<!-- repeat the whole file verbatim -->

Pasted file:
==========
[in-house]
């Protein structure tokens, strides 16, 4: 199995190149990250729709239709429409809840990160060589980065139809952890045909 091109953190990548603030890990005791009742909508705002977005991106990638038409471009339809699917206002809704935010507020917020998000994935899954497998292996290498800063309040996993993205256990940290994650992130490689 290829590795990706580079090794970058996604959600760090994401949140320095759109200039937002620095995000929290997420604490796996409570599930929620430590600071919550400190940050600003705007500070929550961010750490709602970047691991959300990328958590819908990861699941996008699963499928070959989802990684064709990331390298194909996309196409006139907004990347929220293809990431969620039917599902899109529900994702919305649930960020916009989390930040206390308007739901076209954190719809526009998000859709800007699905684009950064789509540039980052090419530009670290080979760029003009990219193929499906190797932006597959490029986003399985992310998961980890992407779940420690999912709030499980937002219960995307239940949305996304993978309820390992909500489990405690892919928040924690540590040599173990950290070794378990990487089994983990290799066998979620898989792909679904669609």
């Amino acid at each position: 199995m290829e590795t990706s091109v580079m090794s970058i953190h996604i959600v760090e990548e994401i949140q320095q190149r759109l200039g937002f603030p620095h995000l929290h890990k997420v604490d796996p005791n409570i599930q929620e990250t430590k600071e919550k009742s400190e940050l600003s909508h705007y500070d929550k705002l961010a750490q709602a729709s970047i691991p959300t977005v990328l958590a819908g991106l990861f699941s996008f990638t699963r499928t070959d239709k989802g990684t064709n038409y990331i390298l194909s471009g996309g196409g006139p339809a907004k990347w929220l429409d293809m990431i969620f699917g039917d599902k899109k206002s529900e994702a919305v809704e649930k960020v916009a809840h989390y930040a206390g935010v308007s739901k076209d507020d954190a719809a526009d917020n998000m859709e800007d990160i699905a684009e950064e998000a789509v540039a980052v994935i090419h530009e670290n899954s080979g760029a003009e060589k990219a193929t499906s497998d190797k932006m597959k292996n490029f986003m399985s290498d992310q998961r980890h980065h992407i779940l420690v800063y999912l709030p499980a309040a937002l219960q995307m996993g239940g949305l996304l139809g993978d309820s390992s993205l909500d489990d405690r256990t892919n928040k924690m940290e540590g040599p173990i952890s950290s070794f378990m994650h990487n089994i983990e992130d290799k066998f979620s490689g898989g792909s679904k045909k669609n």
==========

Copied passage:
[in-house]
């Protein structure tokens, strides 16, 4: 199995190149990250729709239709429409809840990160060589980065139809952890045909 091109953190990548603030890990005791009742909508705002977005991106990638038409471009339809699917206002809704935010507020917020998000994935899954497998292996290498800063309040996993993205256990940290994650992130490689 290829590795990706580079090794970058996604959600760090994401949140320095759109200039937002620095995000929290997420604490796996409570599930929620430590600071919550400190940050600003705007500070929550961010750490709602970047691991959300990328958590819908990861699941996008699963499928070959989802990684064709990331390298194909996309196409006139907004990347929220293809990431969620039917599902899109529900994702919305649930960020916009989390930040206390308007739901076209954190719809526009998000859709800007699905684009950064789509540039980052090419530009670290080979760029003009990219193929499906190797932006597959490029986003399985992310998961980890992407779940420690999912709030499980937002219960995307239940949305996304993978309820390992909500489990405690892919928040924690540590040599173990950290070794378990990487089994983990290799066998979620898989792909679904669609």
């Amino acid at each position: 199995m290829e590795t990706s091109v580079m090794s970058i953190h996604i959600v760090e990548e994401i949140q320095q190149r759109l200039g937002f603030p620095h995000l929290h890990k997420v604490d796996p005791n409570i599930q929620e990250t430590k600071e919550k009742s400190e940050l600003s909508h705007y500070d929550k705002l961010a750490q709602a729709s970047i691991p959300t977005v990328l958590a819908g991106l990861f699941s996008f990638t699963r499928t070959d239709k989802g990684t064709n038409y990331i390298l194909s471009g996309g196409g006139p339809a907004k990347w929220l429409d293809m990431i969620f699917g039917d599902k899109k206002s529900e994702a919305v809704e649930k960020v916009a809840h989390y930040a206390g935010v308007s739901k076209d507020d954190a719809a526009d917020n998000m859709e800007d990160i699905a684009e950064e998000a789509v540039a980052v994935i090419h530009e670290n899954s080979g760029a003009e060589k990219a193929t499906s497998d190797k932006m597959k292996n490029f986003m399985s290498d992310q998961r980890h980065h992407i779940l420690v800063y999912l709030p499980a309040a937002l219960q995307m996993g239940g949305l996304l139809g993978d309820s390992s993205l909500d489990d405690r256990t892919n928040k924690m940290e540590g040599p173990i952890s950290s070794f378990m994650h990487n089994i983990e992130d290799k066998f979620s490689g898989g792909s679904k045909k669609n």